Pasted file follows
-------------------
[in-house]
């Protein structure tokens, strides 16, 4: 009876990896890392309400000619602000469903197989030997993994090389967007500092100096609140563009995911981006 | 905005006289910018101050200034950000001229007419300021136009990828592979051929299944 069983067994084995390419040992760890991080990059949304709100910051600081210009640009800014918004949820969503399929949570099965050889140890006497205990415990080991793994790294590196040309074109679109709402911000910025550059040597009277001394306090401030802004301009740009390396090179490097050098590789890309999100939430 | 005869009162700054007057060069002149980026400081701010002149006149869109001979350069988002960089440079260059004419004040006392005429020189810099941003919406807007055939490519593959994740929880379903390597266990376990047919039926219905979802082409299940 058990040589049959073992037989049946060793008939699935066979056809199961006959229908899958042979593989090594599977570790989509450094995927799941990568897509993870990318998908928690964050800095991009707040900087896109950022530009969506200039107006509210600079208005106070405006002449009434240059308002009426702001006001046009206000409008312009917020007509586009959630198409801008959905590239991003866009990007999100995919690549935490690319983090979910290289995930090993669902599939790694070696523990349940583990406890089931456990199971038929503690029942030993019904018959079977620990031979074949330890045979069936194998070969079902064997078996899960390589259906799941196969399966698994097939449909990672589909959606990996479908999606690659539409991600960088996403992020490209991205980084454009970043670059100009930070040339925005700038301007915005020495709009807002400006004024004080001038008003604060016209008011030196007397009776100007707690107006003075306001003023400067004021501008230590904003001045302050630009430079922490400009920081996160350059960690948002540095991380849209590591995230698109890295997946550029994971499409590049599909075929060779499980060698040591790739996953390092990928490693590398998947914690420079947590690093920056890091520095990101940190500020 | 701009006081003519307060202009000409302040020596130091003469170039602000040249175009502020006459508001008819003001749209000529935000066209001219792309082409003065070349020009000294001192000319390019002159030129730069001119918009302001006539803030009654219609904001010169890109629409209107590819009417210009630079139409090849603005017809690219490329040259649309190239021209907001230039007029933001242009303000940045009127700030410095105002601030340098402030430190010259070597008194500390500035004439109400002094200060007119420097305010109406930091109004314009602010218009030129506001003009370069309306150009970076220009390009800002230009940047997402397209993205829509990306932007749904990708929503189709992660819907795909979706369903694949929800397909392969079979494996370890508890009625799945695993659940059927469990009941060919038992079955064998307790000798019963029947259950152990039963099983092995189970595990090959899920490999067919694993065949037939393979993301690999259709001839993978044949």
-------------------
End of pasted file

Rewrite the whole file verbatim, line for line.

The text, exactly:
[in-house]
């Protein structure tokens, strides 16, 4: 009876990896890392309400000619602000469903197989030997993994090389967007500092100096609140563009995911981006 | 905005006289910018101050200034950000001229007419300021136009990828592979051929299944 069983067994084995390419040992760890991080990059949304709100910051600081210009640009800014918004949820969503399929949570099965050889140890006497205990415990080991793994790294590196040309074109679109709402911000910025550059040597009277001394306090401030802004301009740009390396090179490097050098590789890309999100939430 | 005869009162700054007057060069002149980026400081701010002149006149869109001979350069988002960089440079260059004419004040006392005429020189810099941003919406807007055939490519593959994740929880379903390597266990376990047919039926219905979802082409299940 058990040589049959073992037989049946060793008939699935066979056809199961006959229908899958042979593989090594599977570790989509450094995927799941990568897509993870990318998908928690964050800095991009707040900087896109950022530009969506200039107006509210600079208005106070405006002449009434240059308002009426702001006001046009206000409008312009917020007509586009959630198409801008959905590239991003866009990007999100995919690549935490690319983090979910290289995930090993669902599939790694070696523990349940583990406890089931456990199971038929503690029942030993019904018959079977620990031979074949330890045979069936194998070969079902064997078996899960390589259906799941196969399966698994097939449909990672589909959606990996479908999606690659539409991600960088996403992020490209991205980084454009970043670059100009930070040339925005700038301007915005020495709009807002400006004024004080001038008003604060016209008011030196007397009776100007707690107006003075306001003023400067004021501008230590904003001045302050630009430079922490400009920081996160350059960690948002540095991380849209590591995230698109890295997946550029994971499409590049599909075929060779499980060698040591790739996953390092990928490693590398998947914690420079947590690093920056890091520095990101940190500020 | 701009006081003519307060202009000409302040020596130091003469170039602000040249175009502020006459508001008819003001749209000529935000066209001219792309082409003065070349020009000294001192000319390019002159030129730069001119918009302001006539803030009654219609904001010169890109629409209107590819009417210009630079139409090849603005017809690219490329040259649309190239021209907001230039007029933001242009303000940045009127700030410095105002601030340098402030430190010259070597008194500390500035004439109400002094200060007119420097305010109406930091109004314009602010218009030129506001003009370069309306150009970076220009390009800002230009940047997402397209993205829509990306932007749904990708929503189709992660819907795909979706369903694949929800397909392969079979494996370890508890009625799945695993659940059927469990009941060919038992079955064998307790000798019963029947259950152990039963099983092995189970595990090959899920490999067919694993065949037939393979993301690999259709001839993978044949």